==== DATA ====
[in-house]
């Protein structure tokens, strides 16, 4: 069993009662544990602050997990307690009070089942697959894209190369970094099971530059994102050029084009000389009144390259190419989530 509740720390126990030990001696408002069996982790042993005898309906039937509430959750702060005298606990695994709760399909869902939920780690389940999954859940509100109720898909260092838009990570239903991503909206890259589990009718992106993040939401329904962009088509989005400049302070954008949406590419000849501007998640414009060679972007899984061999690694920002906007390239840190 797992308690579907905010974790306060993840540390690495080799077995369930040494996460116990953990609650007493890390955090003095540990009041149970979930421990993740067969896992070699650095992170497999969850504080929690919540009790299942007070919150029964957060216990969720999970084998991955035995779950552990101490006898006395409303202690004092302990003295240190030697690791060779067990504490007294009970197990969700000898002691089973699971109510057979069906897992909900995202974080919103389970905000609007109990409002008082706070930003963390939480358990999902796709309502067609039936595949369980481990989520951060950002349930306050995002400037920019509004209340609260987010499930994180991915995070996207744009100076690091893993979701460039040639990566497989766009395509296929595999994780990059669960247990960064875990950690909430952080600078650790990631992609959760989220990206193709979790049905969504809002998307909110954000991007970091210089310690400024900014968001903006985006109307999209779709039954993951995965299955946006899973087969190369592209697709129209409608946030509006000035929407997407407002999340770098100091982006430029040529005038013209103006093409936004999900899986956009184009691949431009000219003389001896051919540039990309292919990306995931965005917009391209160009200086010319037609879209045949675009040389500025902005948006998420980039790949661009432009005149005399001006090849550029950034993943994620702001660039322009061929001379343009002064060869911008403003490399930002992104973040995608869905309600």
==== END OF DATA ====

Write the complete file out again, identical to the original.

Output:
[in-house]
């Protein structure tokens, strides 16, 4: 069993009662544990602050997990307690009070089942697959894209190369970094099971530059994102050029084009000389009144390259190419989530 509740720390126990030990001696408002069996982790042993005898309906039937509430959750702060005298606990695994709760399909869902939920780690389940999954859940509100109720898909260092838009990570239903991503909206890259589990009718992106993040939401329904962009088509989005400049302070954008949406590419000849501007998640414009060679972007899984061999690694920002906007390239840190 797992308690579907905010974790306060993840540390690495080799077995369930040494996460116990953990609650007493890390955090003095540990009041149970979930421990993740067969896992070699650095992170497999969850504080929690919540009790299942007070919150029964957060216990969720999970084998991955035995779950552990101490006898006395409303202690004092302990003295240190030697690791060779067990504490007294009970197990969700000898002691089973699971109510057979069906897992909900995202974080919103389970905000609007109990409002008082706070930003963390939480358990999902796709309502067609039936595949369980481990989520951060950002349930306050995002400037920019509004209340609260987010499930994180991915995070996207744009100076690091893993979701460039040639990566497989766009395509296929595999994780990059669960247990960064875990950690909430952080600078650790990631992609959760989220990206193709979790049905969504809002998307909110954000991007970091210089310690400024900014968001903006985006109307999209779709039954993951995965299955946006899973087969190369592209697709129209409608946030509006000035929407997407407002999340770098100091982006430029040529005038013209103006093409936004999900899986956009184009691949431009000219003389001896051919540039990309292919990306995931965005917009391209160009200086010319037609879209045949675009040389500025902005948006998420980039790949661009432009005149005399001006090849550029950034993943994620702001660039322009061929001379343009002064060869911008403003490399930002992104973040995608869905309600």